When they head to the polls in less than two weeks, voters in Washington State will do more than help elect a new president – they'll also decide whether to become the first U.S. state to legalize marijuana. And a win for Initiative 502 could have ramifications clear across the border, boosting the bid to legalize the drug in Canada while striking a blow to the multibillion-dollar B.C. bud industry.
Geoff Plant, B.C.'s former attorney-general and a member of Stop the Violence BC, a coalition calling for changes to Canada's drug policies, said in an interview Wednesday that Initiative 502's most important impact north of the border would be politically.
"For a long time, one of the excuses that's been used for why we shouldn't do anything to change the law in Canada is that we can't get too far ahead of the Americans on this issue. If we were to legalize – so the argument goes – we would antagonize our relationship with law enforcement on the other side of the border," he said.
"If Initiative 502 passes … then we're increasingly reaching a point where, in fact, the U.S. law is ahead of Canadian law on this issue. And there's one less reason why Canadian policy makers should insist on the status quo."
Initiative 502 would legalize possession of marijuana for adults in Washington State who are 21 years or older. Farmers would need a licence to grow and their product would be sold in standalone stores. A 25-per-cent sales tax would be applied, with 40 per cent of revenues heading to state and local budgets. The remainder of the revenue would go to substance-abuse prevention and research.
The state would also establish a standard for driving under the influence of marijuana.
Oregon and Colorado also have marijuana legalization on their Nov. 6 ballots. However, polling indicates Washington is the most likely to vote in favour. A poll released by Strategies 360 this week said 54 per cent of likely voters support legalization, while 38 per cent are opposed.
John Anderson, a criminology professor at Vancouver Island University, said in an interview that B.C.'s marijuana industry would be hurt if Washington voted in favour of legalization.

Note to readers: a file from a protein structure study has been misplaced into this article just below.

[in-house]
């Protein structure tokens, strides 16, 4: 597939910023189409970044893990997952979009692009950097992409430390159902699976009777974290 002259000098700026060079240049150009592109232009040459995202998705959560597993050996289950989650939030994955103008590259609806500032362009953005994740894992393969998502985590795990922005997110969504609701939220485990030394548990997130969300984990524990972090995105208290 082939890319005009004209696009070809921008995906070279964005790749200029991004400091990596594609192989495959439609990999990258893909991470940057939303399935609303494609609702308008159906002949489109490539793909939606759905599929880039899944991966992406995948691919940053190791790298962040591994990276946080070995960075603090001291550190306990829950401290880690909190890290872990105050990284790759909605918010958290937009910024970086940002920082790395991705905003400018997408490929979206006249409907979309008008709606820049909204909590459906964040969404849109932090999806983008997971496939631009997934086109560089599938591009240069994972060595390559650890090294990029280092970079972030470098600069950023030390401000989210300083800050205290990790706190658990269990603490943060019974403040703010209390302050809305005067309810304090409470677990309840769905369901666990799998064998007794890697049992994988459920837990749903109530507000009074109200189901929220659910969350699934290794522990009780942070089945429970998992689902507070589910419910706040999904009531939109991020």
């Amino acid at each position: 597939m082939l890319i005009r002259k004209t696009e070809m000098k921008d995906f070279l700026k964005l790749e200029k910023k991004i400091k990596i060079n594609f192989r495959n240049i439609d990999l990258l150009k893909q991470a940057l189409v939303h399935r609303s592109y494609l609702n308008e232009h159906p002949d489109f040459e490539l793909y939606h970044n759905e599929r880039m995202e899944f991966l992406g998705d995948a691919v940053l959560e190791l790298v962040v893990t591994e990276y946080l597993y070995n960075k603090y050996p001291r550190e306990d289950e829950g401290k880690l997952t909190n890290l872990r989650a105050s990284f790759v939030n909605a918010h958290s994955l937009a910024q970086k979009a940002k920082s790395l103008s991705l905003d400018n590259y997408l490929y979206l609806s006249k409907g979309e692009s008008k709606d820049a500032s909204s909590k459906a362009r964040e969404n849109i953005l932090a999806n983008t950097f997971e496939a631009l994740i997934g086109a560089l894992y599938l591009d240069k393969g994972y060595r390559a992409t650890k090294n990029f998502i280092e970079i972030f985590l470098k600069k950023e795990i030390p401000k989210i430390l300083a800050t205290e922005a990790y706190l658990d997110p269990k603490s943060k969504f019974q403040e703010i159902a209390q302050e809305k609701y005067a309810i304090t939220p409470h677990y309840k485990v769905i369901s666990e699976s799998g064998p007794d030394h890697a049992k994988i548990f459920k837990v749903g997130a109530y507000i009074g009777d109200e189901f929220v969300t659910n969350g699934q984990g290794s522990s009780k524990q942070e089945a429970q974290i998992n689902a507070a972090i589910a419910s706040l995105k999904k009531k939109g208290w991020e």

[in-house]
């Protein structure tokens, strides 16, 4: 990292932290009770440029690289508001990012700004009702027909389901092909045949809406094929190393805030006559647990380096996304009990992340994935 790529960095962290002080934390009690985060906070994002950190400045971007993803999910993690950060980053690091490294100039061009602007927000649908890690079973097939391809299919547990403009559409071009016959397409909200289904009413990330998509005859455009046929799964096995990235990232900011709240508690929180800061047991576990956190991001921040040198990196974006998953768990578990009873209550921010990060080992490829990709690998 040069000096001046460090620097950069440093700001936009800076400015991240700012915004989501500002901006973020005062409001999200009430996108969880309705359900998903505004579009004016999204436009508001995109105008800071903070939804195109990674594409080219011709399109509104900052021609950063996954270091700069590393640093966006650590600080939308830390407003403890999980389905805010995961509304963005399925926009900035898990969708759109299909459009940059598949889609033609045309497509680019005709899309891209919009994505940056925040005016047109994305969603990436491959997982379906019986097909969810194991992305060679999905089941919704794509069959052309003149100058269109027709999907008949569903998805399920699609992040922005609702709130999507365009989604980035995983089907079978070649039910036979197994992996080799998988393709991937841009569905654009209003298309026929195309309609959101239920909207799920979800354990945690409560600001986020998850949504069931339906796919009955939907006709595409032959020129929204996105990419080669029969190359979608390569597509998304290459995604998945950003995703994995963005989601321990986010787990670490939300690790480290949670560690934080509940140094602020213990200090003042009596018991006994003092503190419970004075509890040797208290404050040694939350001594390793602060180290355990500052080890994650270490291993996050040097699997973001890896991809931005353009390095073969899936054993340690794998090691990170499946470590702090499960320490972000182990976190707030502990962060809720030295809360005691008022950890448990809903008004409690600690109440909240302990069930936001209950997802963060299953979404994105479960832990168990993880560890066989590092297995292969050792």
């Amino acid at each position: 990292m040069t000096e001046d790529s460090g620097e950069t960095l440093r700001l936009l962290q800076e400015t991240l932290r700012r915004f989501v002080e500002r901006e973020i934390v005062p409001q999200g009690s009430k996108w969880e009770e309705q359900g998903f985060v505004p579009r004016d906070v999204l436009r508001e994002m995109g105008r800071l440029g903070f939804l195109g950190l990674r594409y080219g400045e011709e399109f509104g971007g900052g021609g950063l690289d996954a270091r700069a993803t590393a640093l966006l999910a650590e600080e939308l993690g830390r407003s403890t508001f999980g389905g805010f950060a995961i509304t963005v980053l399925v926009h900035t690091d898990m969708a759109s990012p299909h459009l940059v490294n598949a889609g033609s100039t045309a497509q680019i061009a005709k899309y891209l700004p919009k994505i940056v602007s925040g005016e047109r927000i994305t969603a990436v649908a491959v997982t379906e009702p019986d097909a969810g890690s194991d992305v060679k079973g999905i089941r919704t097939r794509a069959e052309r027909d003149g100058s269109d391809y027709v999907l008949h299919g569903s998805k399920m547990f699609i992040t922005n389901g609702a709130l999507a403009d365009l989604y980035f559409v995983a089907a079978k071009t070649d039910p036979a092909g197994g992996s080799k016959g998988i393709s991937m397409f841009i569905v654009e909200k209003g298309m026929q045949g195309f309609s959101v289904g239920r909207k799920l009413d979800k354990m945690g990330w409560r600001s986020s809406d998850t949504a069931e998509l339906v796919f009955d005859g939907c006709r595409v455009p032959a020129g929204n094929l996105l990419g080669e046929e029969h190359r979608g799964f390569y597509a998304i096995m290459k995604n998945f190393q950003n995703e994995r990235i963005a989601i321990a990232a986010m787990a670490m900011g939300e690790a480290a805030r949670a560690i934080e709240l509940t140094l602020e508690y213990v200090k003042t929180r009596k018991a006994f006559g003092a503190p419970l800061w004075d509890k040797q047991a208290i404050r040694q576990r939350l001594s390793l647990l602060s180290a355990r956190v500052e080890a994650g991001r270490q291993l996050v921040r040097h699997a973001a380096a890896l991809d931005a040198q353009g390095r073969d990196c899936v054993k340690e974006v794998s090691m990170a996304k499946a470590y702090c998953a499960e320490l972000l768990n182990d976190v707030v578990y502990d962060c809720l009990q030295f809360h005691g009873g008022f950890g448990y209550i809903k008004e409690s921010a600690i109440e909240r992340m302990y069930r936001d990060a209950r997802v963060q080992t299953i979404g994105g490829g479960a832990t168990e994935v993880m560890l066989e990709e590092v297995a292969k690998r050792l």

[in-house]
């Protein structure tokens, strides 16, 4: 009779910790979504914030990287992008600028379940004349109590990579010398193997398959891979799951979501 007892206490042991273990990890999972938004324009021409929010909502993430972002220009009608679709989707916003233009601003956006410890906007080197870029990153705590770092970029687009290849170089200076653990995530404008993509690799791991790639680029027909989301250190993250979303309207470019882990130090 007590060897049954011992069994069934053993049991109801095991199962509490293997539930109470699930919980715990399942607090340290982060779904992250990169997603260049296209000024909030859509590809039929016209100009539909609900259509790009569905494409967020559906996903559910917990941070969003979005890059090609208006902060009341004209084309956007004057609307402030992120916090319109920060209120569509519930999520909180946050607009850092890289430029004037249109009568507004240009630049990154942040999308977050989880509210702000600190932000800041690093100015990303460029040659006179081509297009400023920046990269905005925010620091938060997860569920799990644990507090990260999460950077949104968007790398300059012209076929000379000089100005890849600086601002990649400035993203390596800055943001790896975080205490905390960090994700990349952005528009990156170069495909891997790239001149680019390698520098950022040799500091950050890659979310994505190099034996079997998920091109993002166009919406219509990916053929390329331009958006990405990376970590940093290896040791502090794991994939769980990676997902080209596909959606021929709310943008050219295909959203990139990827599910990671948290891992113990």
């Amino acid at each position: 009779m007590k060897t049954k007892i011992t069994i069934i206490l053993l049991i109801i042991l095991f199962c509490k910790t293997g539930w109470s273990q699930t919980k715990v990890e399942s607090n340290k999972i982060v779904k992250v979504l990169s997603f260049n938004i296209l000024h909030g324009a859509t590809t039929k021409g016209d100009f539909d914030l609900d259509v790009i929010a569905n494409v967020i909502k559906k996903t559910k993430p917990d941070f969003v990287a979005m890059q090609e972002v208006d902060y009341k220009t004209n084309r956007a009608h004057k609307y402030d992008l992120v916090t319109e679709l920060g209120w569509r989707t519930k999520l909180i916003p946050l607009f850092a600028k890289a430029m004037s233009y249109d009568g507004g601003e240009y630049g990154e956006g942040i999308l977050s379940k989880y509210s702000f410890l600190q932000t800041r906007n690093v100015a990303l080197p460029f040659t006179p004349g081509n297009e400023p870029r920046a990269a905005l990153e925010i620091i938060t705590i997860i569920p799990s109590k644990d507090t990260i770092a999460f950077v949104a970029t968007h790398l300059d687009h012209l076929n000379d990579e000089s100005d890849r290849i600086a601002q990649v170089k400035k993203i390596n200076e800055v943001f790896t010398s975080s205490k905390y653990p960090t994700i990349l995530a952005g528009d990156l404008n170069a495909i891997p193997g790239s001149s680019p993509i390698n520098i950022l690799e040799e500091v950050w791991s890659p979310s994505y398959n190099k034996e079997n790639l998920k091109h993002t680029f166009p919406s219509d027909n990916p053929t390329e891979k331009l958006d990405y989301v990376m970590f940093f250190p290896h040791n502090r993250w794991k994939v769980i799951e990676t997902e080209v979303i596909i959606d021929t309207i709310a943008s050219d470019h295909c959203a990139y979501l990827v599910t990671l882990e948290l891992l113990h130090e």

"My prediction would be that there would be less incentive for organized crime to ship the product to a state where it's legalized because the growers in Washington State are going to be in that market, competing in that market," he said, noting there are plenty of other markets out there.
Mr. Anderson is a former correctional officer and vice-president of Law Enforcement Against Prohibition (Canada). He is also a member of Stop the Violence BC.
Robert Gordon, director of the school of criminology at Simon Fraser University, agreed the B.C. drug trade could be hurt by the passing of Initiative 502.
"In terms of the marijuana industry, it could well create some major problems for B.C. exporters," he said.
Mr. Plant said he would expect "some impact" on the illicit market, though he wouldn't expect it to be "transformational."
Sergeant Duncan Pound, a federal RCMP spokesman, declined to discuss what impact Washington's initiative could have in B.C. He said the RCMP's role is to enforce Canada's laws without prejudice and said it would be inappropriate to speculate what impact an outside jurisdiction's laws would have.
A message left for the group behind the Washington initiative was not returned.
But Steve Sarich, spokesman for No on I-502, said in an interview said the initiative does nothing to halt the black market. The opposition group has called the initiative "faulty and dangerous" and questioned its financial benefits.
Of course, even if Washington State votes in favour of the initiative, the federal government could attempt to intervene. A Justice Department official recently told television program 60 Minutes the government would take a look at potential dangers from the sale of marijuana.